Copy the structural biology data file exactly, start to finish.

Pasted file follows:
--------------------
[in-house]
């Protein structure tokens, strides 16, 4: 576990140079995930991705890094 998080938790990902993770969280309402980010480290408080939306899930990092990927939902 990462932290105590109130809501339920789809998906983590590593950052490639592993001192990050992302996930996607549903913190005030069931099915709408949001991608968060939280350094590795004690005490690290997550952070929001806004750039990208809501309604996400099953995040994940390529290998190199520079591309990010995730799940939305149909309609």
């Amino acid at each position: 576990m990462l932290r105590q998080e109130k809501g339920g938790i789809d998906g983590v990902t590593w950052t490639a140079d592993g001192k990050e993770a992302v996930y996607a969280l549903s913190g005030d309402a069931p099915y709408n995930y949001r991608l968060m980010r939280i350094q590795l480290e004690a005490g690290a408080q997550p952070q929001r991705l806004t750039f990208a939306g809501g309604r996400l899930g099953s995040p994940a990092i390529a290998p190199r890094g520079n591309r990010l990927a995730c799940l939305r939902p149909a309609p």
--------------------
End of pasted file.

[in-house]
């Protein structure tokens, strides 16, 4: 576990140079995930991705890094 998080938790990902993770969280309402980010480290408080939306899930990092990927939902 990462932290105590109130809501339920789809998906983590590593950052490639592993001192990050992302996930996607549903913190005030069931099915709408949001991608968060939280350094590795004690005490690290997550952070929001806004750039990208809501309604996400099953995040994940390529290998190199520079591309990010995730799940939305149909309609």
């Amino acid at each position: 576990m990462l932290r105590q998080e109130k809501g339920g938790i789809d998906g983590v990902t590593w950052t490639a140079d592993g001192k990050e993770a992302v996930y996607a969280l549903s913190g005030d309402a069931p099915y709408n995930y949001r991608l968060m980010r939280i350094q590795l480290e004690a005490g690290a408080q997550p952070q929001r991705l806004t750039f990208a939306g809501g309604r996400l899930g099953s995040p994940a990092i390529a290998p190199r890094g520079n591309r990010l990927a995730c799940l939305r939902p149909a309609p």